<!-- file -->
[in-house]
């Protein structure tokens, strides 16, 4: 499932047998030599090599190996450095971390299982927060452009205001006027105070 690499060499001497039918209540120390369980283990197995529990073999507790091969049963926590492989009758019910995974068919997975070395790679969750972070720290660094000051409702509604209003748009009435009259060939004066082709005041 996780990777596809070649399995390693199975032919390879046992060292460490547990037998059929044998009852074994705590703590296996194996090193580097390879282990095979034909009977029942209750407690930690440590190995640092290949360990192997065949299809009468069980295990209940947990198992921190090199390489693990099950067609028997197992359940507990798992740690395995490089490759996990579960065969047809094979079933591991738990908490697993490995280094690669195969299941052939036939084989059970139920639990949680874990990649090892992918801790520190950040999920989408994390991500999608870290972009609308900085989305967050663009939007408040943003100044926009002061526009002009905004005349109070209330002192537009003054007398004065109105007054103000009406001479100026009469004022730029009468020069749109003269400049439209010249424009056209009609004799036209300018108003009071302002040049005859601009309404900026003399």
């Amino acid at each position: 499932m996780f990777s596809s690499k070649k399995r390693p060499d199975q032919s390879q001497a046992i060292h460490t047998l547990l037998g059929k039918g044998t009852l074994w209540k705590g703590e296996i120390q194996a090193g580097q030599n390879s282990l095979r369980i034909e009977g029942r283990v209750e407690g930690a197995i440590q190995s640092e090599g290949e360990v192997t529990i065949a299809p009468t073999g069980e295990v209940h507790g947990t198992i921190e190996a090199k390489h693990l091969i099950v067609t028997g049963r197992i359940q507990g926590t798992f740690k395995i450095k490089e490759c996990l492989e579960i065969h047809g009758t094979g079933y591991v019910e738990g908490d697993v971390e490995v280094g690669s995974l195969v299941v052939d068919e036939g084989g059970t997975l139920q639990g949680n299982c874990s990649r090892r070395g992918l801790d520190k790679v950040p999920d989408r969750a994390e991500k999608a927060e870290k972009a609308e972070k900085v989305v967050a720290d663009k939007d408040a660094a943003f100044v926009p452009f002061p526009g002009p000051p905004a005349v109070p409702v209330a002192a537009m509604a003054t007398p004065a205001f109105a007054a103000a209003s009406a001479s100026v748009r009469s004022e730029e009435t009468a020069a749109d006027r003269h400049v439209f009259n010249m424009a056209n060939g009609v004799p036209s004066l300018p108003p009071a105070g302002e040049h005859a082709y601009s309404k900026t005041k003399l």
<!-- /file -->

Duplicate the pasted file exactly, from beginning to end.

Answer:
[in-house]
């Protein structure tokens, strides 16, 4: 499932047998030599090599190996450095971390299982927060452009205001006027105070 690499060499001497039918209540120390369980283990197995529990073999507790091969049963926590492989009758019910995974068919997975070395790679969750972070720290660094000051409702509604209003748009009435009259060939004066082709005041 996780990777596809070649399995390693199975032919390879046992060292460490547990037998059929044998009852074994705590703590296996194996090193580097390879282990095979034909009977029942209750407690930690440590190995640092290949360990192997065949299809009468069980295990209940947990198992921190090199390489693990099950067609028997197992359940507990798992740690395995490089490759996990579960065969047809094979079933591991738990908490697993490995280094690669195969299941052939036939084989059970139920639990949680874990990649090892992918801790520190950040999920989408994390991500999608870290972009609308900085989305967050663009939007408040943003100044926009002061526009002009905004005349109070209330002192537009003054007398004065109105007054103000009406001479100026009469004022730029009468020069749109003269400049439209010249424009056209009609004799036209300018108003009071302002040049005859601009309404900026003399």
């Amino acid at each position: 499932m996780f990777s596809s690499k070649k399995r390693p060499d199975q032919s390879q001497a046992i060292h460490t047998l547990l037998g059929k039918g044998t009852l074994w209540k705590g703590e296996i120390q194996a090193g580097q030599n390879s282990l095979r369980i034909e009977g029942r283990v209750e407690g930690a197995i440590q190995s640092e090599g290949e360990v192997t529990i065949a299809p009468t073999g069980e295990v209940h507790g947990t198992i921190e190996a090199k390489h693990l091969i099950v067609t028997g049963r197992i359940q507990g926590t798992f740690k395995i450095k490089e490759c996990l492989e579960i065969h047809g009758t094979g079933y591991v019910e738990g908490d697993v971390e490995v280094g690669s995974l195969v299941v052939d068919e036939g084989g059970t997975l139920q639990g949680n299982c874990s990649r090892r070395g992918l801790d520190k790679v950040p999920d989408r969750a994390e991500k999608a927060e870290k972009a609308e972070k900085v989305v967050a720290d663009k939007d408040a660094a943003f100044v926009p452009f002061p526009g002009p000051p905004a005349v109070p409702v209330a002192a537009m509604a003054t007398p004065a205001f109105a007054a103000a209003s009406a001479s100026v748009r009469s004022e730029e009435t009468a020069a749109d006027r003269h400049v439209f009259n010249m424009a056209n060939g009609v004799p036209s004066l300018p108003p009071a105070g302002e040049h005859a082709y601009s309404k900026t005041k003399l």